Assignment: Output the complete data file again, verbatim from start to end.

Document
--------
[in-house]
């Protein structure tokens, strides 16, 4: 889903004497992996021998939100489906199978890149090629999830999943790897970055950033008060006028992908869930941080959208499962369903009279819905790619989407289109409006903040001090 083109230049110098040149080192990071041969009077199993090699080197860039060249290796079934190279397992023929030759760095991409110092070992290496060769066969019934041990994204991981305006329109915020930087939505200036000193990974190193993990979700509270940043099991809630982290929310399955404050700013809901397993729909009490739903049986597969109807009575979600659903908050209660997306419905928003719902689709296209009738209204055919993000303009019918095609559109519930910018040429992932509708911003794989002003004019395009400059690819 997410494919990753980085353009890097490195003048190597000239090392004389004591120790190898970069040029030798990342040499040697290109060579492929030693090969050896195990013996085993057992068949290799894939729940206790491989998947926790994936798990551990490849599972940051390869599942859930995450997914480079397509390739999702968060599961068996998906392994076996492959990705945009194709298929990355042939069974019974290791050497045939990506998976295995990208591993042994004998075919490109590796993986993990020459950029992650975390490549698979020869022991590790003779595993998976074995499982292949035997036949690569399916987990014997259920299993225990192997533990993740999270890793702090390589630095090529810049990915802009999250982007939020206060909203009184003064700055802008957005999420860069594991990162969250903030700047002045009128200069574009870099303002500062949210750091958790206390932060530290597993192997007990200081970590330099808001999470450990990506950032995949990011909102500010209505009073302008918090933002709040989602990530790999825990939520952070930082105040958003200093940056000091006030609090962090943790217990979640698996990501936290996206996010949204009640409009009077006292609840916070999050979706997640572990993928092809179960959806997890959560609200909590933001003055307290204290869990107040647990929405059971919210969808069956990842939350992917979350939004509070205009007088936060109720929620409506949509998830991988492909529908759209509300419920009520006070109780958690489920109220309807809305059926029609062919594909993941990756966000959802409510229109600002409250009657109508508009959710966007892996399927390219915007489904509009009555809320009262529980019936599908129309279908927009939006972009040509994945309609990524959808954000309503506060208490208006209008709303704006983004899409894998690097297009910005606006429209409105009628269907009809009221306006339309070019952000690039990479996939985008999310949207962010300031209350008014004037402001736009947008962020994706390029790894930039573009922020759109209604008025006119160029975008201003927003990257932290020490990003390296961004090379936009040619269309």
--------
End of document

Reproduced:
[in-house]
């Protein structure tokens, strides 16, 4: 889903004497992996021998939100489906199978890149090629999830999943790897970055950033008060006028992908869930941080959208499962369903009279819905790619989407289109409006903040001090 083109230049110098040149080192990071041969009077199993090699080197860039060249290796079934190279397992023929030759760095991409110092070992290496060769066969019934041990994204991981305006329109915020930087939505200036000193990974190193993990979700509270940043099991809630982290929310399955404050700013809901397993729909009490739903049986597969109807009575979600659903908050209660997306419905928003719902689709296209009738209204055919993000303009019918095609559109519930910018040429992932509708911003794989002003004019395009400059690819 997410494919990753980085353009890097490195003048190597000239090392004389004591120790190898970069040029030798990342040499040697290109060579492929030693090969050896195990013996085993057992068949290799894939729940206790491989998947926790994936798990551990490849599972940051390869599942859930995450997914480079397509390739999702968060599961068996998906392994076996492959990705945009194709298929990355042939069974019974290791050497045939990506998976295995990208591993042994004998075919490109590796993986993990020459950029992650975390490549698979020869022991590790003779595993998976074995499982292949035997036949690569399916987990014997259920299993225990192997533990993740999270890793702090390589630095090529810049990915802009999250982007939020206060909203009184003064700055802008957005999420860069594991990162969250903030700047002045009128200069574009870099303002500062949210750091958790206390932060530290597993192997007990200081970590330099808001999470450990990506950032995949990011909102500010209505009073302008918090933002709040989602990530790999825990939520952070930082105040958003200093940056000091006030609090962090943790217990979640698996990501936290996206996010949204009640409009009077006292609840916070999050979706997640572990993928092809179960959806997890959560609200909590933001003055307290204290869990107040647990929405059971919210969808069956990842939350992917979350939004509070205009007088936060109720929620409506949509998830991988492909529908759209509300419920009520006070109780958690489920109220309807809305059926029609062919594909993941990756966000959802409510229109600002409250009657109508508009959710966007892996399927390219915007489904509009009555809320009262529980019936599908129309279908927009939006972009040509994945309609990524959808954000309503506060208490208006209008709303704006983004899409894998690097297009910005606006429209409105009628269907009809009221306006339309070019952000690039990479996939985008999310949207962010300031209350008014004037402001736009947008962020994706390029790894930039573009922020759109209604008025006119160029975008201003927003990257932290020490990003390296961004090379936009040619269309």